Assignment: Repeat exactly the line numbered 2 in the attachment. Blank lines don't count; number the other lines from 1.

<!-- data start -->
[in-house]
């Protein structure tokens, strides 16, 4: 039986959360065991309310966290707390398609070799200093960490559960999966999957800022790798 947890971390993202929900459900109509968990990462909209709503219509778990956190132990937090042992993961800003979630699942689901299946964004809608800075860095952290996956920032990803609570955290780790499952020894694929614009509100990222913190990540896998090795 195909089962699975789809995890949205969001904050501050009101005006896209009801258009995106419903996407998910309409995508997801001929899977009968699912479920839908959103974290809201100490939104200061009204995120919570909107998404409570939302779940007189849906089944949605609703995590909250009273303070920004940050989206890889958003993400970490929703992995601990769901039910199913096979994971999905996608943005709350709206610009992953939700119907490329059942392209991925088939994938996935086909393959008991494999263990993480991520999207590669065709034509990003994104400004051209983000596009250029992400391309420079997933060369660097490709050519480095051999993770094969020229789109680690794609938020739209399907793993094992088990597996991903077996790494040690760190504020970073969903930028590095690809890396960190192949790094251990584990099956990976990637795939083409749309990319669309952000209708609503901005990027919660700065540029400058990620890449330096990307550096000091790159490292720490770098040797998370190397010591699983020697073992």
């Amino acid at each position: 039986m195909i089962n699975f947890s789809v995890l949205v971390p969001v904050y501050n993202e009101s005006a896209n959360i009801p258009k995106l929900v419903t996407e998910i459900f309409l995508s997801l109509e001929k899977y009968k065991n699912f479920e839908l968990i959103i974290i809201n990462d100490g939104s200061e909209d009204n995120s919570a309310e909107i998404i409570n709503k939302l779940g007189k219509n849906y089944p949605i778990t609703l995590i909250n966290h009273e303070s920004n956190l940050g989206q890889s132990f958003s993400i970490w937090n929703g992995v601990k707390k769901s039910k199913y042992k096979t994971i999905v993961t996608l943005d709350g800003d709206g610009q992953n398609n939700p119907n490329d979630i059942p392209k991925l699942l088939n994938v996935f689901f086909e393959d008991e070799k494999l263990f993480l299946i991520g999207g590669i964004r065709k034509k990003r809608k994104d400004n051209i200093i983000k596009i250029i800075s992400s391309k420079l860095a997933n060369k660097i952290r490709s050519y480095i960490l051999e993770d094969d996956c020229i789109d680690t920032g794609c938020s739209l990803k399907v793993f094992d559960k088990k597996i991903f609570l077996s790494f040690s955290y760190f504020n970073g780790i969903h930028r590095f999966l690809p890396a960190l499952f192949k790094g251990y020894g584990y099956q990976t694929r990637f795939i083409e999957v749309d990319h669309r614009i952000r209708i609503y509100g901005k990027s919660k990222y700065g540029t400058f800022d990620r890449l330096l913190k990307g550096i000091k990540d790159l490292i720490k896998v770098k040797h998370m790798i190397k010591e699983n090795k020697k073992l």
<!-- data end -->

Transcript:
């Protein structure tokens, strides 16, 4: 039986959360065991309310966290707390398609070799200093960490559960999966999957800022790798 947890971390993202929900459900109509968990990462909209709503219509778990956190132990937090042992993961800003979630699942689901299946964004809608800075860095952290996956920032990803609570955290780790499952020894694929614009509100990222913190990540896998090795 195909089962699975789809995890949205969001904050501050009101005006896209009801258009995106419903996407998910309409995508997801001929899977009968699912479920839908959103974290809201100490939104200061009204995120919570909107998404409570939302779940007189849906089944949605609703995590909250009273303070920004940050989206890889958003993400970490929703992995601990769901039910199913096979994971999905996608943005709350709206610009992953939700119907490329059942392209991925088939994938996935086909393959008991494999263990993480991520999207590669065709034509990003994104400004051209983000596009250029992400391309420079997933060369660097490709050519480095051999993770094969020229789109680690794609938020739209399907793993094992088990597996991903077996790494040690760190504020970073969903930028590095690809890396960190192949790094251990584990099956990976990637795939083409749309990319669309952000209708609503901005990027919660700065540029400058990620890449330096990307550096000091790159490292720490770098040797998370190397010591699983020697073992």